Olive: A fruit-bearing tree about 6 meters (20 feet) tall with a gnarled, twisted trunk, white flowers, and berries that ripen to a black color. The olive tree grew slowly and continued to bear fruit after reaching a great age. Before it died, new branches sprouted from its roots.
The fruit was harvested by beating the boughs of the olive tree with a stick (Deut. 24:20), or by shaking the tree (Is. 17:6). The ripe fruit was enjoyed fresh or the green fruit was often pickled or made into a relish.
The best oil was obtained from the green olive fruit. It was used as fuel for lamps (Ex. 27:20), as anointing oil (Lev. 2:1), as an article of commerce (I Kings 5:11), and for dressing wounds (Luke 10:34).
Olive trees were cultivated in groves or orchards (Ex. 23:11; Josh. 24:13). The most famous olive garden mentioned in the Bible is Gethsemane, meaning "oil press" (Matt. 26:36).
Onion: A plant with a large, edible bulb. The onion is mentioned only once in the Bible, as one of the foods the Hebrews longed for in the wilderness (Num. 11:5). The onion was known in Egypt from ancient times. Drawings of the onion have been found on Egyptian tombs.
Onycha: A dark brown gum resin which was obtained from the stem and leaves of a species of the rockrose, also known as ladanum. Onycha was used as an ingredient in the holy anointing oil (Ex. 30:34). It was highly valued for its fragrance and medicinal qualities.
The rockrose was a bush growing to a height of about one meter (three feet) and having large white flowers measuring eight centimeters (three inches) across. Some scholars believe the substance referred to as myrrh in Genesis 37:25 and 43:11 was onycha.
: A tree which grew to a height of about 18 to 30 meters (60-100 feet) and ahd long feathery leaves (branches; Neh. 8:15; John 12:13; Rev. 7:9). These branches were about two to three meters (six to eight feet) long and grew from the top of the trunk. Also called the date palm, this tree is believed to grow from 100 to 200 years old.
Palm branches were considered a symbol of victory (John 12:13; Rev. 7:9). Many places in the Bible were identified by the abundance of palm trees (Ex. 15:27; Deut. 34:3; Judg. 1:16). One of the Hebrew words for palm, Tamar, was often used as a woman's name (Gen. 38:6; II Sam. 13:1).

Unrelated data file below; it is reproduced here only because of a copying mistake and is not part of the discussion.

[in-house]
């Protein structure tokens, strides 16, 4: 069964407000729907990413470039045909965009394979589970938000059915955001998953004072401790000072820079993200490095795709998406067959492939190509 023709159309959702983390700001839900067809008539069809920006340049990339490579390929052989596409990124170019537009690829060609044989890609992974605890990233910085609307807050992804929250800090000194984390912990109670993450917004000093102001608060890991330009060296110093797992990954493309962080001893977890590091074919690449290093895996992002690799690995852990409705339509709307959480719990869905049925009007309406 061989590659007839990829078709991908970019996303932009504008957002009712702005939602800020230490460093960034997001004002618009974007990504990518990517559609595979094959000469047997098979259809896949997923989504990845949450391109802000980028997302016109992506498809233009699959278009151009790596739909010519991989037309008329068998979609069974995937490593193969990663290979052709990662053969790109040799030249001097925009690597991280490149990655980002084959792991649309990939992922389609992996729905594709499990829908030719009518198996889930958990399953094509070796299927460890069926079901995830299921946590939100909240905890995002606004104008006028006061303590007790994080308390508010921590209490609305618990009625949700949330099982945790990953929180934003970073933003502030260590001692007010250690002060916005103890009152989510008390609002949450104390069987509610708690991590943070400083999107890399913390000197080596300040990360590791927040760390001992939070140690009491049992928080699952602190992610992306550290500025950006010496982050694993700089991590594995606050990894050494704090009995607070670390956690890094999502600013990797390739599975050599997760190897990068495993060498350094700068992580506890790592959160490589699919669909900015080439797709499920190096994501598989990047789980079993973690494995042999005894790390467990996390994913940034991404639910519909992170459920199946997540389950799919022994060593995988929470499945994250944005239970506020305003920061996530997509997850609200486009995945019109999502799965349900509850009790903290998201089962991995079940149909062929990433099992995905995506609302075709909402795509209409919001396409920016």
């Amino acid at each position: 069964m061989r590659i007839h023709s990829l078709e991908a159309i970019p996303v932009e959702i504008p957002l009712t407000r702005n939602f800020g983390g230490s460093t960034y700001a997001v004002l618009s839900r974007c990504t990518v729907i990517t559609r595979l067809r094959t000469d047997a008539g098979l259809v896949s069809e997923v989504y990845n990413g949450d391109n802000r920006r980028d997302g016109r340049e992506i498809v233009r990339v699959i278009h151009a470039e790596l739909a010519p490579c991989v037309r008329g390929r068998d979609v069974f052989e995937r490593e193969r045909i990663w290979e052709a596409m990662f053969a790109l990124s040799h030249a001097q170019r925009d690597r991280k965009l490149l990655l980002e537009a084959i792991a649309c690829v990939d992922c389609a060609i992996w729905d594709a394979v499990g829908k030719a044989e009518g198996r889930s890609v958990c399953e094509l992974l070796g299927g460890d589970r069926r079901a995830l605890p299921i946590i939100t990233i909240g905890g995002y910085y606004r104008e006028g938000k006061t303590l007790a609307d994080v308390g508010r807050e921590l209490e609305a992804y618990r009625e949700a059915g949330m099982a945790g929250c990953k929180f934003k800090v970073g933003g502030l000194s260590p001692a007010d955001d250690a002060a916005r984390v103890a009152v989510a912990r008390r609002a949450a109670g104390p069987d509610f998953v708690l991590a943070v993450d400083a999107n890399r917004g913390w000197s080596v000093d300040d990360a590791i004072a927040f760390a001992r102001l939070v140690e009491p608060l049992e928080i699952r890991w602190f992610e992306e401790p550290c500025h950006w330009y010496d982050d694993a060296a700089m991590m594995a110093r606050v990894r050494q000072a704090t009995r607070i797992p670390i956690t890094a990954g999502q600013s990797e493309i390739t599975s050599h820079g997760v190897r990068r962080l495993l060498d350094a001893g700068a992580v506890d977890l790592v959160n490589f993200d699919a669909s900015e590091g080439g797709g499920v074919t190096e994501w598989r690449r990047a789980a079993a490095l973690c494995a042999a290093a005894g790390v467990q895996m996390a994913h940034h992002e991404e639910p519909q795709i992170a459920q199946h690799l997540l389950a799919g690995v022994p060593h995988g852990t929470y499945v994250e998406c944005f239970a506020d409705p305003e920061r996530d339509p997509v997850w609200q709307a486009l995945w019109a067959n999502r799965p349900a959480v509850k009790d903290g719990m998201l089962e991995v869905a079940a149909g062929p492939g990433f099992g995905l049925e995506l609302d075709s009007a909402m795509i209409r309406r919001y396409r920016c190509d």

Pannag: (see Millet).
Papyrus: (see Reed/Rush).
Pine: An evergreen tree of uncertain identity. Biblical scholars believe pine refers to either the Brutian or the Aleppo pine (Is. 41:19; 60:13). The Brutian pine grew to a height of about 9 to 11 meters (30-35 feet). It is smaller and has longer needles than the Aleppo pine, which grew to a height of about 27 meters (90 feet). Both trees grew in Lebanon and in Palestine.
Bible scholars are not agreed on the identity of the many evergreens mentioned in the Bible. Other trees suggested for these references are the ash, fir, cypress, cedar, or juniper.
Pistachio Nut: A produce of the pistacia tree, which was about nine meters (30 feet) tall with wide spreading branches. The pistachio nut is about 2.5 centimeters (one inch) long and has a thin, hard outer shell. The smooth husk or skin which shields the green kernel is red. These nuts were sweet and considered a luxury. Jacob included them in the gifts sent to Egypt (Gen. 43:11).
Plane: (see Chestnut).
The pomegranate tree has been cultivated in Palestine and Egypt since ancient times (Num. 13:23; Deut. 8:8). It grew as a bush or small tree, sometimes reaching a height of about 9 meters (30 feet) with small, lance-shaped leaves. The blossoms were bright red. The fruit usually ripened in August or September.
Pomegranates were highly esteemed during Bible times. The hem of Aaron's robe was decorated with blue, purple, and red pomegranates (Ex. 28:33-34; 29:24-26). It was listed among the pleasant fruits of Egypt (Num. 20:5). Solomon decorated the TEmple with the likeness of the pomegranate (I Kings 7:18,20).
Poplar: A tree which grew to a height of about 9 to 18 meters (30-60 feet) and had wide spreading branches. The leaves were green with white undersides. Jacob stripped the bark from poplar branches to reveal the white wood. This was supposed to control the color of his cattle (Gen. 30:37).
Hosea refers to the Israelites worshiping idols in the shade of poplar trees. This brought GOD's condemnation for their sin (Hos. 4:13). Also see Willow.
Raisin: (see Grape).
Reed/Rush: Gigantic hollow-stemmed grasses which grew along river banks and in moist areas of Egypt and Palestine. Many different Hebrew words refer to the marsh plants of the Bible. They form a large order of plants, such as flax, flags, bulrush, cane, calamus, and papyrus.
Reeds and rushes grew anywhere from one to six meters (3-20 feet) high and had long, narrow leaves. A cluster of white flowers formed at the top of each stem.
The reeds were used in various ways, including walking sticks, fishing poles, musical instruments, and pens. People also used them for weaving baskets, mats, and for other domestic purposes. Moses' basket was woven from reeds. Papyrus, a particular reed, was used to make paper.
Reeds were a symbol of weakness. Jesus refers to them as shaking in the wind (Matt. 11:7). A reed was placed in Jesus' hand as He was mocked by the Roman soldiers (Matt. 27:29).
|Home||Site Index||Bible Index|
|Kingdom Dynamics||Truth in Action||Links|